October 2, 2017 / 6:33 PM / 2 years ago

Takata says $1.6 billion KSS deal to be signed in within two weeks

FILE PHOTO: A sign with the TAKATA logo is seen outside the Takata Corporation building in Auburn Hills, Michigan May 20, 2015. REUTERS/Rebecca Cook/File Photo

WILMINGTON, Del. (Reuters) - Key Safety Systems has agreed to terms on the $1.6 billion purchase of assets of Takata Corp 7312.T, stricken by a recall of its faulty vehicle air bags, and final documents will be signed in less than two weeks, a lawyer for Takata’s U.S. unit said on Monday.

Takata and its U.S. unit, TK Holdings Inc, filed for bankruptcy in June and the asset sale to Key Safety Systems, or KSS, is the cornerstone of its plan to raise funds to compensate automakers and drivers.

Marcia Goldstein, a lawyer for TK Holdings, told a U.S. bankruptcy judge on Monday that a U.S. deal had been reached and was being reviewed by lawyers in Japan, Germany and elsewhere.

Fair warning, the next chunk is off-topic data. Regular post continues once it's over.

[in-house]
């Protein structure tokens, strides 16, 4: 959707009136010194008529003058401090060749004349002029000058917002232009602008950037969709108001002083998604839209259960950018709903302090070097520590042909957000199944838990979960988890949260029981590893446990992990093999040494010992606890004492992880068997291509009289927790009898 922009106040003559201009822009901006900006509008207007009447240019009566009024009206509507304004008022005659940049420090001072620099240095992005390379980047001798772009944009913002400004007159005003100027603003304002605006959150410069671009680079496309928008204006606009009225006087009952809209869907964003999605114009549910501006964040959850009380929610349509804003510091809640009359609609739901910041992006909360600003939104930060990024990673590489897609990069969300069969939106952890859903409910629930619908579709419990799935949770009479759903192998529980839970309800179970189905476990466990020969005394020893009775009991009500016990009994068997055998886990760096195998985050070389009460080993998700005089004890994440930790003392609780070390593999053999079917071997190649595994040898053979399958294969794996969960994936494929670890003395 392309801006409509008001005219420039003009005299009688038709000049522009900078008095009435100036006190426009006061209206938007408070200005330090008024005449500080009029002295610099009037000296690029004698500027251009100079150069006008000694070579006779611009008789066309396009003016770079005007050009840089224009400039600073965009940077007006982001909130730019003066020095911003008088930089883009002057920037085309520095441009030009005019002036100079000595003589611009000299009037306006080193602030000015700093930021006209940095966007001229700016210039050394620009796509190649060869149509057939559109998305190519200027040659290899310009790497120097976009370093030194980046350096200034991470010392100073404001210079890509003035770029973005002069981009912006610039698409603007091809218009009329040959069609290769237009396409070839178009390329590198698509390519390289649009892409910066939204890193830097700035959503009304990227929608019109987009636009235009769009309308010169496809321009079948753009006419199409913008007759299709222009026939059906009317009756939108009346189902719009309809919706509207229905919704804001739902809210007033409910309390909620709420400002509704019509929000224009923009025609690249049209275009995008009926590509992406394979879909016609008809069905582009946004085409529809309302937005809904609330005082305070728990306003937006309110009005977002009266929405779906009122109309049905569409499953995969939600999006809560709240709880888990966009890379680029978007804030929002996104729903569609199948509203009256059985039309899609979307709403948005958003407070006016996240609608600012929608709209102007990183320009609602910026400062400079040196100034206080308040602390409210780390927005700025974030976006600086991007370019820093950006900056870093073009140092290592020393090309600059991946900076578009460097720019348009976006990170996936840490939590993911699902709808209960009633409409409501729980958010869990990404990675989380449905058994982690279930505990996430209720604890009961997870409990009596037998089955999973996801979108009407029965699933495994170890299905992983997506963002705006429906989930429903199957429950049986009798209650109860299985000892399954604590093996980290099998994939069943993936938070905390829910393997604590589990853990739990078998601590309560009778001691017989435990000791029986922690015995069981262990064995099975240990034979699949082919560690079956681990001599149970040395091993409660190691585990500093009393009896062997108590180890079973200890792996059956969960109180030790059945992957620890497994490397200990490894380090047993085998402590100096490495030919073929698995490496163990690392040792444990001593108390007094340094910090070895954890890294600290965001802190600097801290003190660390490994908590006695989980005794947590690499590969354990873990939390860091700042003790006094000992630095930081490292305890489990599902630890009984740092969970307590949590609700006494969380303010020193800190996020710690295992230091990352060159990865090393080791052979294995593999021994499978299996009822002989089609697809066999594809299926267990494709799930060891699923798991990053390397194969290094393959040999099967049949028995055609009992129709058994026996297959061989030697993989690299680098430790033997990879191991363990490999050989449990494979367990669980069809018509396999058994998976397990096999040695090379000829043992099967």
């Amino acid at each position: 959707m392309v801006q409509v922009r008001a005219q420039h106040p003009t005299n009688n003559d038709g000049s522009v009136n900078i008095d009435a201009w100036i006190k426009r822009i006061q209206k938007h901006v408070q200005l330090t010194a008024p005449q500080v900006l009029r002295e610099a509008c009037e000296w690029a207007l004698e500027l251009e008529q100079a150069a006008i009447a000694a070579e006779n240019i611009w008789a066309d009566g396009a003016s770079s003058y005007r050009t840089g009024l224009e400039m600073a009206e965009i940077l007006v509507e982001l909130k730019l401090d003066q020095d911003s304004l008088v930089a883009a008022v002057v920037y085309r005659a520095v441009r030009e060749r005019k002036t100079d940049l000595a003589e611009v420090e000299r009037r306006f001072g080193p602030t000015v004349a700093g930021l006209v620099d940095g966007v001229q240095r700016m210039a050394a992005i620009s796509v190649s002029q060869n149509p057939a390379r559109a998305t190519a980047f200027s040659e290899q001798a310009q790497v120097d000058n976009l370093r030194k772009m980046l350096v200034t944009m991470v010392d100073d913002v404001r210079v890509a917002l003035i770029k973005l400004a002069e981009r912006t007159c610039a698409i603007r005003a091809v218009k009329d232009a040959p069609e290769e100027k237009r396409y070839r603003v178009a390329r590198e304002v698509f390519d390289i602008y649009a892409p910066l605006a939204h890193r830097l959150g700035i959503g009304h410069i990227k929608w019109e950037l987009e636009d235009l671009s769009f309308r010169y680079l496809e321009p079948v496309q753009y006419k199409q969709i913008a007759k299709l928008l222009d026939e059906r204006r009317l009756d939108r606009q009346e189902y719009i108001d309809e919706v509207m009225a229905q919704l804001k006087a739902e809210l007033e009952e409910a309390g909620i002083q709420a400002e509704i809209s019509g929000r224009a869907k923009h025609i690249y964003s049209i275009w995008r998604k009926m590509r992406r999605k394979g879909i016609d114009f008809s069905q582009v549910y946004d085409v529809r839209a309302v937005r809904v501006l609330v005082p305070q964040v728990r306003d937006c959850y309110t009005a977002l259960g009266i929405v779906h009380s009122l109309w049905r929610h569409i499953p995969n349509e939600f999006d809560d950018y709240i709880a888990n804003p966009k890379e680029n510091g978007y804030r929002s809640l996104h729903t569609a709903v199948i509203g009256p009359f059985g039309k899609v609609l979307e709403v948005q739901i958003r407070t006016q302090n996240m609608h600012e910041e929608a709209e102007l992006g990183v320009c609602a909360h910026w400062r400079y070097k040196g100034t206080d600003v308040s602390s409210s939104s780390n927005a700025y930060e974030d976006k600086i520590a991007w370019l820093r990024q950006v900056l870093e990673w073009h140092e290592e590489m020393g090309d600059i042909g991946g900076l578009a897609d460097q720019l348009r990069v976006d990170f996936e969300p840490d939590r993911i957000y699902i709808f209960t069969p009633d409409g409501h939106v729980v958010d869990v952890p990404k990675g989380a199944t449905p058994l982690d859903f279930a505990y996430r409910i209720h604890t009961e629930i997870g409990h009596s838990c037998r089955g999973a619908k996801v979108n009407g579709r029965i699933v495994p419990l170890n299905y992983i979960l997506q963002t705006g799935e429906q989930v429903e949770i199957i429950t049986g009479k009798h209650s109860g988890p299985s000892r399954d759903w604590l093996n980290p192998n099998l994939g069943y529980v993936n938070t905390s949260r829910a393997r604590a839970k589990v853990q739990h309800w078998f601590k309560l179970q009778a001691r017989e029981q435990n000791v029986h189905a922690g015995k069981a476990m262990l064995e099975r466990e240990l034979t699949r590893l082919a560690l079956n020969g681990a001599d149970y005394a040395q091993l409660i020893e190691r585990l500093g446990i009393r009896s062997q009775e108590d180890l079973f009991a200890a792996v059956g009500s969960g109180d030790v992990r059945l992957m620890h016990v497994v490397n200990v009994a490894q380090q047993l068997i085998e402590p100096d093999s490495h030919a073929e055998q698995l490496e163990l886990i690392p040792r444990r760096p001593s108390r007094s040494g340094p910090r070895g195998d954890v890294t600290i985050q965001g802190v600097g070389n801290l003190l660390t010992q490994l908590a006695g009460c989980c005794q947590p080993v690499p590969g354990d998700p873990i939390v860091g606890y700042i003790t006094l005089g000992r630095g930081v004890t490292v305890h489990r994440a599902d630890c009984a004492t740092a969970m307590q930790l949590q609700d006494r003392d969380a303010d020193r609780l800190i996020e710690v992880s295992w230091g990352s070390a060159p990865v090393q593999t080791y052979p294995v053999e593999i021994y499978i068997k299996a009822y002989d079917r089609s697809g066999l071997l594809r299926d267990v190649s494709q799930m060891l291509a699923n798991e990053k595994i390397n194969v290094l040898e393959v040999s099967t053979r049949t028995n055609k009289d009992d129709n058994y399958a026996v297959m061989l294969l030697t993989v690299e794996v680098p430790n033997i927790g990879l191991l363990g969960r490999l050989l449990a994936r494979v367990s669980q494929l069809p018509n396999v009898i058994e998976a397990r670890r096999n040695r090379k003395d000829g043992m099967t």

“The documentation is fully negotiated, subject only to what all the lawyers agree is clean up,” said Goldstein, an attorney with the Weil, Gotshal & Manges law firm.

The sale must be approved by the U.S. Bankruptcy Court in Delaware, as well as regulators.

TK Holdings said when it filed for bankruptcy that final papers on sale to KSS, a Michigan-based parts supplier owned by China’s Ningbo Joyson Electronic Corp (600699.SS), would be provided within “a few weeks.”

Takata in February pleaded in a U.S. federal court to a felony charge as part of a $1 billion settlement that included compensation funds for automakers and victims of its faulty air bag inflators. Under the settlement, the sale to Key Safety Systems must close by Feb. 27.

Takata faces tens of billions of dollars in costs and liabilities resulting from almost a decade of recalls and lawsuits. Its air bag inflators have been linked to at least 16 deaths and 180 injuries around the world because they can rupture and send metal fragments flying.

KSS plans to take over Takata’s viable operations, while the remaining operations will be reorganized to continue churning out millions of replacement inflators, the two firms said.

Reporting by Tom Hals in Wilmington, Delaware; Editing by Lisa Shumaker

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